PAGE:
Furthermore, the building itself suggests some interesting coverage plans. There are three floors, viewers watch the game from the second and third floors; and we also have a bird’s eye view.

- Is a camera positioned above?

- Yes, it is. Sometimes we can watch the game through the eyes of a viewer that is in the hall. Hopefully, this creates an interesting experience for watching chess. And we mustn’t forget- we have fantastic commentators. Judit Polgar, the greatest female chess player, not only understands the game superbly, but promotes it and teaches it to children as well. She has published several books and understands how to relate complicated concepts to a wider audience. That is an indispensable ability for a commentator!

Judit is joined by Lawrence Trent, an experienced commentator who worked at the Anand-Carlsen match in Chennai in 2013. He adds emotions and spontaneity to the match. When we talk only about chess and immerse ourselves deeply into them, it becomes a little boring. We want to hear jokes and talk about different topics loosely connected to chess, and Lawrence provides that superbly.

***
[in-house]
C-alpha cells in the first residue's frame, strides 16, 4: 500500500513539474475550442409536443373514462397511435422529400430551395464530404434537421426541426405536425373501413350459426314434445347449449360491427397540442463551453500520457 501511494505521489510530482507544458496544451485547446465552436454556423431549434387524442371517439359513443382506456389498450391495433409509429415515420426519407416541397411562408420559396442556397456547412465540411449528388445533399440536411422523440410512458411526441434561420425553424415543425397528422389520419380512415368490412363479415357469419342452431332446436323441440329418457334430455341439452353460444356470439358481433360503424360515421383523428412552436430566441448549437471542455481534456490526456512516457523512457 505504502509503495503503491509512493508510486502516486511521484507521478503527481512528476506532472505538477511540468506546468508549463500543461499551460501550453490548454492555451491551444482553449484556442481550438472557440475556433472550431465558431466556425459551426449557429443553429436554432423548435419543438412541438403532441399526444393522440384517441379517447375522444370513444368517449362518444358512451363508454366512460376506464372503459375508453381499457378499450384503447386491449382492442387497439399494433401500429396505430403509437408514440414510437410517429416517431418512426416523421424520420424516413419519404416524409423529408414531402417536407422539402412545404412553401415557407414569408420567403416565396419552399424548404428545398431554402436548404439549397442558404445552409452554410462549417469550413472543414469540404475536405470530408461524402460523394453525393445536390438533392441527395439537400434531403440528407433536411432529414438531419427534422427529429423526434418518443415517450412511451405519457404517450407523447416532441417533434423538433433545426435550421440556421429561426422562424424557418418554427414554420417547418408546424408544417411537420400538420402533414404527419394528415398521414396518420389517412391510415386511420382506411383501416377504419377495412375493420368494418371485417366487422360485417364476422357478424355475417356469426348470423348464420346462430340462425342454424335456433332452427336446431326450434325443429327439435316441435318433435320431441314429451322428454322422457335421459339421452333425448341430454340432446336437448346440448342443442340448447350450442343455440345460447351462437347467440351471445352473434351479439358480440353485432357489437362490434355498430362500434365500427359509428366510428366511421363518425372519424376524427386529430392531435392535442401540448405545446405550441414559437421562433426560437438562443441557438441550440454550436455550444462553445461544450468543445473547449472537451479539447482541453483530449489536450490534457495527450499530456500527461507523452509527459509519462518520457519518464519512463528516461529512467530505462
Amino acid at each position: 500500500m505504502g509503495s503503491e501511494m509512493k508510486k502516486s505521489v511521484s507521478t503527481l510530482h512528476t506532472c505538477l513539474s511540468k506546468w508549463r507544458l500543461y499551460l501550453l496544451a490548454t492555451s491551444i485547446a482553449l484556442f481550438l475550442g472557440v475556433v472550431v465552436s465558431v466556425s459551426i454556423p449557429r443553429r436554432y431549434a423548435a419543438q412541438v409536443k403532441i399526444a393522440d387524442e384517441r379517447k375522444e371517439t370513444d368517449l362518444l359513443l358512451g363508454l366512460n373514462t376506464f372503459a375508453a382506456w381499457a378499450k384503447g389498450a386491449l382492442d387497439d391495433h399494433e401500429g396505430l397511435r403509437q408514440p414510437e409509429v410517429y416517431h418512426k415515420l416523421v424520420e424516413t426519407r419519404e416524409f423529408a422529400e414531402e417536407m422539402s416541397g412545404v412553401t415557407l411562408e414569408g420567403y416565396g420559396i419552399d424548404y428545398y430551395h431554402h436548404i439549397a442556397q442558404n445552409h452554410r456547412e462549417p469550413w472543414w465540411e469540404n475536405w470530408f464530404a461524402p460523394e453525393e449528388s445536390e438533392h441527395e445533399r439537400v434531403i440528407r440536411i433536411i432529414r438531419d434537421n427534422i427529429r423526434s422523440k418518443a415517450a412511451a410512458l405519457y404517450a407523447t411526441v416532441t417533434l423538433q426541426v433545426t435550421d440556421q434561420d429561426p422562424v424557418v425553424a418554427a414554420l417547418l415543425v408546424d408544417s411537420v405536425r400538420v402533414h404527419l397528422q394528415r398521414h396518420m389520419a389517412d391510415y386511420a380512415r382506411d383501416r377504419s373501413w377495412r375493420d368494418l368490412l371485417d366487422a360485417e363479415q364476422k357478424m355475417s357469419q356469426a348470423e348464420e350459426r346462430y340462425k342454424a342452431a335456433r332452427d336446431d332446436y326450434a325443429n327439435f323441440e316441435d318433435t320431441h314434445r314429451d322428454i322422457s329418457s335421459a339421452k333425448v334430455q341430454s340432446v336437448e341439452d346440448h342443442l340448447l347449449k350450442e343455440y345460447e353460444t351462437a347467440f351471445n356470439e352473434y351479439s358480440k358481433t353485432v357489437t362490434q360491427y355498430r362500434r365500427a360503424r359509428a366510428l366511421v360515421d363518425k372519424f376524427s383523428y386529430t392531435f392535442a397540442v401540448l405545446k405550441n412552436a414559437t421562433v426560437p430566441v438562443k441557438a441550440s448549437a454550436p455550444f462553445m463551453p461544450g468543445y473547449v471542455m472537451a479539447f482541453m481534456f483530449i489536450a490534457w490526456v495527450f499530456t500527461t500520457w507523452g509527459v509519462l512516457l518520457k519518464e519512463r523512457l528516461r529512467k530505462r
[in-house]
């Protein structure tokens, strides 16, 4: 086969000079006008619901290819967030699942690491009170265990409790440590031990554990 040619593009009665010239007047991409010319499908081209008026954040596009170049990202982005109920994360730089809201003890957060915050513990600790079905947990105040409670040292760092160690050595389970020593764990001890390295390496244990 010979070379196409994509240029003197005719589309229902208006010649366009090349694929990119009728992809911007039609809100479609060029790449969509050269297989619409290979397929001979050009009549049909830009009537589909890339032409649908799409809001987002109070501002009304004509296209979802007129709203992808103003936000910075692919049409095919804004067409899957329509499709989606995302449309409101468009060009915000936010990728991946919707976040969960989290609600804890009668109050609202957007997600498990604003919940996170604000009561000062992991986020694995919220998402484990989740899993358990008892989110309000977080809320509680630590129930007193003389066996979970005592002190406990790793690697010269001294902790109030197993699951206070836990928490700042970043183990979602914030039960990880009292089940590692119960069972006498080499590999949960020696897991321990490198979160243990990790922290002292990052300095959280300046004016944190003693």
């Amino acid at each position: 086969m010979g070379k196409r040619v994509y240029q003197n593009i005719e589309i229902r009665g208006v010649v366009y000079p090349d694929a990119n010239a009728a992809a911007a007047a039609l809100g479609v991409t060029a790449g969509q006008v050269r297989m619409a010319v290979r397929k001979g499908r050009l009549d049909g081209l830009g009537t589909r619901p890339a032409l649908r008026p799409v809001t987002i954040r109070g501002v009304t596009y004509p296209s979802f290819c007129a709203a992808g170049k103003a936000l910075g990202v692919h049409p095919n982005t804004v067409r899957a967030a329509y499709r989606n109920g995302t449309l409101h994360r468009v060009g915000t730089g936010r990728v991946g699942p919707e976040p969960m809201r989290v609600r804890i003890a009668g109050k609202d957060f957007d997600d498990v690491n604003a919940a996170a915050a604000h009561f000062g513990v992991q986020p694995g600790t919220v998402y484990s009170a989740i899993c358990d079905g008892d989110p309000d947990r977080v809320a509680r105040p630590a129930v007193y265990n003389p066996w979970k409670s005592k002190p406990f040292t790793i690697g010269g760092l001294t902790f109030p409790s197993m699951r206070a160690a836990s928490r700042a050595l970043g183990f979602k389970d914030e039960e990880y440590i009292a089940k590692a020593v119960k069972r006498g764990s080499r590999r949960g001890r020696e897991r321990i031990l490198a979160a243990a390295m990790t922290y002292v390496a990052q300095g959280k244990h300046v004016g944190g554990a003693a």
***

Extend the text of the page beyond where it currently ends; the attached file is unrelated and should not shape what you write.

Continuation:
Lawrence Trent, Judit Polgar and Elisabeth Paehtz

During the first two days, Yannick Pelletier took Lawrence’s place and, as an experienced grandmaster and brilliant commentator, he was a calm, measured and delightful presence. He commentated at super-tournaments in Zurich and he speaks multiple languages: he has experience and, more importantly, a love and passion for chess, as well as an ability to relate difficult ideas to a wider audience. 

For another two days, Judit was replaced by Alexandra Kosteniuk, a former world champion and one of the strongest female players in the world today who is also an experienced commentator. She was a wonderful addition to our coverage team because she spoke about topics that are interesting to the greater body of viewers. She told some stories about her life and how she played in world championships. She shared her experiences with spectators with great pleasure.